Resolution: Make Trans* Health A Priority

Do you want to know more about transgender health issues and be better prepared to take care of transgender individuals? Read on.


The recent news media coverage of Caitlyn (formerly Bruce) Jenner’s coming out as transgender — and the storyline of Sophia (played by Laverne Cox) on Orange Is The New Black — has brought to the national forefront issues of a community that has largely been neglected in the pursuit of gay marriage. Transgender men and women are traditionally grouped under the “LGBT” umbrella but have different needs and goals from their LGB brethren. By identifying with a gender different from the one they were assigned at birth, trans men and trans women must navigate additional daily obstacles, such as how and when to transition (regardless of plans for gender-affirming surgery), which bathroom to use in public places, and how to find safe and non-judgmental medical care. Transgender individuals are at higher risk for assault, for mental health issues, for drug abuse, and for suicide.

As physicians and public health professionals, we have a duty to help all people, regardless of sexual orientation or gender identity. However, many patients are refused care because of their transgender status, and many avoid seeking care altogether because of discrimination by healthcare providers. Thankfully, websites like TransRecord are aiming to connect trans individuals with knowledgeable and non-discriminatory providers (see a news article about this here).

To add insult to injury, however, most medical schools don’t cover LGBT health in their curriculum; at most, LGBT health becomes equated with HIV/AIDS treatment and STI screening. Some electives and student groups exist to fill in those gaps, such as the newly formed Sexuality & Medicine group at my former medical school, but that only helps those students who are already interested in this topic. More needs to be done to improve the quality of sexuality and transgender health in medical education at large, so that even those students who wouldn’t otherwise seek it out can gain familiarity with these topics.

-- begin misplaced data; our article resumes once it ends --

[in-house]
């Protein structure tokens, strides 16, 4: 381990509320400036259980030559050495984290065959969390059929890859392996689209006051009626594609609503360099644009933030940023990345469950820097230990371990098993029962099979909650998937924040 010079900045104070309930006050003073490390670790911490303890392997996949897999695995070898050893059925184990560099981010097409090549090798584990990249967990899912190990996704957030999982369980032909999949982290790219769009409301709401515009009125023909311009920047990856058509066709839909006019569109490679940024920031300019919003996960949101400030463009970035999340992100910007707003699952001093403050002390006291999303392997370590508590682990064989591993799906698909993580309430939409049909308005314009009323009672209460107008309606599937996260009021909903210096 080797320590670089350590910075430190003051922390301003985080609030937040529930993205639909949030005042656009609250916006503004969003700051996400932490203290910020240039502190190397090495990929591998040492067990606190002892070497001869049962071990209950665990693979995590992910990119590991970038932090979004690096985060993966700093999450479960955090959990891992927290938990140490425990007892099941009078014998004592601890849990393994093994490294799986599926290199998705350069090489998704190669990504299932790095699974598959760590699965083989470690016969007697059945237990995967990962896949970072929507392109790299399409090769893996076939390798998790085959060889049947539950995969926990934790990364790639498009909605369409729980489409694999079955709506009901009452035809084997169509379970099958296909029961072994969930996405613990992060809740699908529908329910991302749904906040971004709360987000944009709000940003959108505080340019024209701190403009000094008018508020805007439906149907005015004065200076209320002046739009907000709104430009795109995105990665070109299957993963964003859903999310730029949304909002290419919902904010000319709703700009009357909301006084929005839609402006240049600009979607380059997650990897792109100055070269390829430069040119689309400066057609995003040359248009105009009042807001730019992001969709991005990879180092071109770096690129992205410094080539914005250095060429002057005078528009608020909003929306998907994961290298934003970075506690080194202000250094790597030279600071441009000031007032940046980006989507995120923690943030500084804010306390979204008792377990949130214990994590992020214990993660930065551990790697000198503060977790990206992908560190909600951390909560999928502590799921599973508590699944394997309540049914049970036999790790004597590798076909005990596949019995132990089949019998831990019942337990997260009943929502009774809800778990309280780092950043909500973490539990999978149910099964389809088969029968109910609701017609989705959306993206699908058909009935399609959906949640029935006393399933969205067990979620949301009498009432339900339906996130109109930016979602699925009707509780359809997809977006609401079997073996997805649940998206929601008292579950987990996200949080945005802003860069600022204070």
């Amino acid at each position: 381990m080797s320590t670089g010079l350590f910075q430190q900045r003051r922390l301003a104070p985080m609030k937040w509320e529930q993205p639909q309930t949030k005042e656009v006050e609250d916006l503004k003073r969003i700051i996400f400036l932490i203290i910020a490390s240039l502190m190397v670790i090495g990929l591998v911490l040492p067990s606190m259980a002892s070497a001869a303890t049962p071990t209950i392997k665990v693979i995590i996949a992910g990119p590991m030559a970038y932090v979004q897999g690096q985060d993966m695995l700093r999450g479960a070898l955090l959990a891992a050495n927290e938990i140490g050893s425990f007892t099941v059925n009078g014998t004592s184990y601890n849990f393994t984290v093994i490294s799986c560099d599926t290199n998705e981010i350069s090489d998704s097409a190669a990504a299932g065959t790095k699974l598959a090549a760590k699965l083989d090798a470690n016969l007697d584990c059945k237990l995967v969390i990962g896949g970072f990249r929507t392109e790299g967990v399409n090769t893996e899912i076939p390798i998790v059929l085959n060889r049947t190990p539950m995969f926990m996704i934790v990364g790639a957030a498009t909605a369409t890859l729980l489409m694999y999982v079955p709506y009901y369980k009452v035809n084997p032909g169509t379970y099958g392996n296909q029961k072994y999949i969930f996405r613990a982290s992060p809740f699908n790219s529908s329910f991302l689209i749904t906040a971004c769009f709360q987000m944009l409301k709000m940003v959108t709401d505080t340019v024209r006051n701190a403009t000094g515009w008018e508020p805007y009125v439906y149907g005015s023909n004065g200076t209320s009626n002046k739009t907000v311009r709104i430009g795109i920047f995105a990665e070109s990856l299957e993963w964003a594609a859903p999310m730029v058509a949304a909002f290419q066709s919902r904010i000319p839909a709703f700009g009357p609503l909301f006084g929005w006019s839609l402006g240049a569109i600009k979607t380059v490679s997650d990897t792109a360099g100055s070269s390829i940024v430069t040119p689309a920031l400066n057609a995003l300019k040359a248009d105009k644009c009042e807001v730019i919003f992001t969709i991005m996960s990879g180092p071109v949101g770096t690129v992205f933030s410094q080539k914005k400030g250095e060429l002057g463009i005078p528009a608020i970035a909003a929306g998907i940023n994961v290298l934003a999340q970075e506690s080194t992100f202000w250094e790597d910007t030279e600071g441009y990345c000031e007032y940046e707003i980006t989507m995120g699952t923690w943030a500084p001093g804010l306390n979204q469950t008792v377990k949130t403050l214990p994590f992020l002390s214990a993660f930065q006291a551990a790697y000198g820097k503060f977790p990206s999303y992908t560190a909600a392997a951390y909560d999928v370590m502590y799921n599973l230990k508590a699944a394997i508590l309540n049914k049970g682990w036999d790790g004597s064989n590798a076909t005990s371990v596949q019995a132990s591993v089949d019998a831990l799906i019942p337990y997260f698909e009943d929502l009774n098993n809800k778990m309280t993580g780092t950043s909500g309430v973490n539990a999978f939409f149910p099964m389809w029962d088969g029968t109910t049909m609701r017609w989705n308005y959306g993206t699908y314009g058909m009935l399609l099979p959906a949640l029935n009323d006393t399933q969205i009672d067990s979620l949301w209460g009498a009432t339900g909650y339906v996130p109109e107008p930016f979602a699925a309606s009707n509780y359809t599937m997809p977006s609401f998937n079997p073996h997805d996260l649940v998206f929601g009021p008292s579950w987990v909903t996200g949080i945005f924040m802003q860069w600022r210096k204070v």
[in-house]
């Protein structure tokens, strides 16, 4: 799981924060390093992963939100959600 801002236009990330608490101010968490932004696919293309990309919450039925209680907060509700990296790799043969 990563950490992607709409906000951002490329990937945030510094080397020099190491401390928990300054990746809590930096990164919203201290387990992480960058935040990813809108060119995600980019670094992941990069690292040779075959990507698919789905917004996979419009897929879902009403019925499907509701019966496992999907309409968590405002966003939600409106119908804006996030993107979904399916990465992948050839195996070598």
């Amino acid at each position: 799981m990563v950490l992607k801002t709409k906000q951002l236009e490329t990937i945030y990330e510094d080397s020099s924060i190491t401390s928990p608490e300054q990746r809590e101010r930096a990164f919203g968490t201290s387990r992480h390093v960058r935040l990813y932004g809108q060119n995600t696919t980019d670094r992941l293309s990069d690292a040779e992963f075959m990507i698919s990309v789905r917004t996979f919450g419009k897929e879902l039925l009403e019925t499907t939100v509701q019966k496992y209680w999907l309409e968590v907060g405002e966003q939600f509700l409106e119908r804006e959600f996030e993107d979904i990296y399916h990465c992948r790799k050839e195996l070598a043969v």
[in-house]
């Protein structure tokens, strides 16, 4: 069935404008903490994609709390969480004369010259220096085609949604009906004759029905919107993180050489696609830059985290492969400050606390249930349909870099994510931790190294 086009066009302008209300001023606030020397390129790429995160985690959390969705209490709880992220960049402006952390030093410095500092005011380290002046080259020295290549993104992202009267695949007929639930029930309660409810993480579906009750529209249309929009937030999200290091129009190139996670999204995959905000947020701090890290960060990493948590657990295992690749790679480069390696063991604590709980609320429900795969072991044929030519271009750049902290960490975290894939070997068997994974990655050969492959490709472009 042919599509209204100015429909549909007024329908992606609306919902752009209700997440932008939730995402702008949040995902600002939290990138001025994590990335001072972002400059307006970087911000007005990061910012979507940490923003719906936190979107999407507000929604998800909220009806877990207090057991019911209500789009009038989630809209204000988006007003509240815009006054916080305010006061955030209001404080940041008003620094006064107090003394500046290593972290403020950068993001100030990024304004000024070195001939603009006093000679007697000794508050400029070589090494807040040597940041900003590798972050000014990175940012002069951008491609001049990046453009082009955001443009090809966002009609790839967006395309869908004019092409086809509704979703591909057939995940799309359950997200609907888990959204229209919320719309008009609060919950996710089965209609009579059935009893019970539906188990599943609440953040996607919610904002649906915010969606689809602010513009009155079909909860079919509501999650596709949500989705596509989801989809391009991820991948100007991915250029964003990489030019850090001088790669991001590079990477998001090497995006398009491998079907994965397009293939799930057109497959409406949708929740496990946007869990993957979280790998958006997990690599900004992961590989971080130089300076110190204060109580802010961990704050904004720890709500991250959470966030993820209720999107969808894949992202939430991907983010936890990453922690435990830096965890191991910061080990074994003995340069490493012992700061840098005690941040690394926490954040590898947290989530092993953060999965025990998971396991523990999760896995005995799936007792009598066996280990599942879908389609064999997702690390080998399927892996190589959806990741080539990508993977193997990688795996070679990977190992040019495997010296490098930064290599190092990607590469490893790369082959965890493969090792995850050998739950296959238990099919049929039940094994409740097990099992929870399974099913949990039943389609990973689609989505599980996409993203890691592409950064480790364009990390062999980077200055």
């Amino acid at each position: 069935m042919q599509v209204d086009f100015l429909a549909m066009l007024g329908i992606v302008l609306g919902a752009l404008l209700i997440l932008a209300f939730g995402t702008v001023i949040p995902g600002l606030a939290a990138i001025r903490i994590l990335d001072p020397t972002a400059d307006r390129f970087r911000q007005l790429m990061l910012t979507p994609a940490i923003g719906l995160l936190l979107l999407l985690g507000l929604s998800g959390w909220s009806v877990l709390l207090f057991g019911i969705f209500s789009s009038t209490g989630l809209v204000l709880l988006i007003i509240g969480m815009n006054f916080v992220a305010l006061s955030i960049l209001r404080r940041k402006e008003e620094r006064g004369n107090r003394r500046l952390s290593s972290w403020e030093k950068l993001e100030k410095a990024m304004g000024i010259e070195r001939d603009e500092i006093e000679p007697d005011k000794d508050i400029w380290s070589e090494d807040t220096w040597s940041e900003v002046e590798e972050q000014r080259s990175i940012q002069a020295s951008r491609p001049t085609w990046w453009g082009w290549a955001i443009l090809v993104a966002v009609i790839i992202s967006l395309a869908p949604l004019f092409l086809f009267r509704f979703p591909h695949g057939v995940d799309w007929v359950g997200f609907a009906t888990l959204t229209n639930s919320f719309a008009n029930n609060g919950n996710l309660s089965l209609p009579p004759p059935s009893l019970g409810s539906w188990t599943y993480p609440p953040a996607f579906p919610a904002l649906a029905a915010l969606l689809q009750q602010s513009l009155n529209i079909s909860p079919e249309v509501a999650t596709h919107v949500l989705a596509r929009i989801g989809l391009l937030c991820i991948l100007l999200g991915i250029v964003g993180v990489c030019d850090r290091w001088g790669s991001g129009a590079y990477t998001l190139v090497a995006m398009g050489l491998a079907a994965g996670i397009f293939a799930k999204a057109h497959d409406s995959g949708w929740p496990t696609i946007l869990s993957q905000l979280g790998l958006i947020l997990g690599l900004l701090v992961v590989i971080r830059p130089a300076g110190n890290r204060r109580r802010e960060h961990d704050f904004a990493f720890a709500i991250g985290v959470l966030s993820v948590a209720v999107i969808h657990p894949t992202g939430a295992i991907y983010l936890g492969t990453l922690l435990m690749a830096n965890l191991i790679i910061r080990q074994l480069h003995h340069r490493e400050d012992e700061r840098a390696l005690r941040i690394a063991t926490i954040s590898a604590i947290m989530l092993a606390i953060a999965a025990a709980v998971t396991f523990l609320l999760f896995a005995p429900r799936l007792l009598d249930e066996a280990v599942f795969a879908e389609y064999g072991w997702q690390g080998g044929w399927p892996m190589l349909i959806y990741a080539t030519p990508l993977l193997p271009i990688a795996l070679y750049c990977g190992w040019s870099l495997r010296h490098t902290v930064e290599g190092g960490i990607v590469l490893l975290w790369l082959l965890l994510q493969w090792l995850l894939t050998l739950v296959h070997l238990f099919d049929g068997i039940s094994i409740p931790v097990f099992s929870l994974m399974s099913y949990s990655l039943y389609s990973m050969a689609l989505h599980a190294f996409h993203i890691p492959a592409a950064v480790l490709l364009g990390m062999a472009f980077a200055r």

The social, political, economic, and curricular barriers to better healthcare are staggering. However, we can begin to break down these barriers by informing ourselves and informing others about transgender health issues. Here are some links for more background on trans health issures, generally accepted medical care protocols and guidelines, and ways to advocate for trans health rights. I have resolved to learn more about these issues myself, and incorporate this knowledge into my daily practice.


Medical Care


We should all strive to be better. If you know of an additional resource or organization worth mentioning, please contribute in the comments below!

Image Credit: Time Magazine



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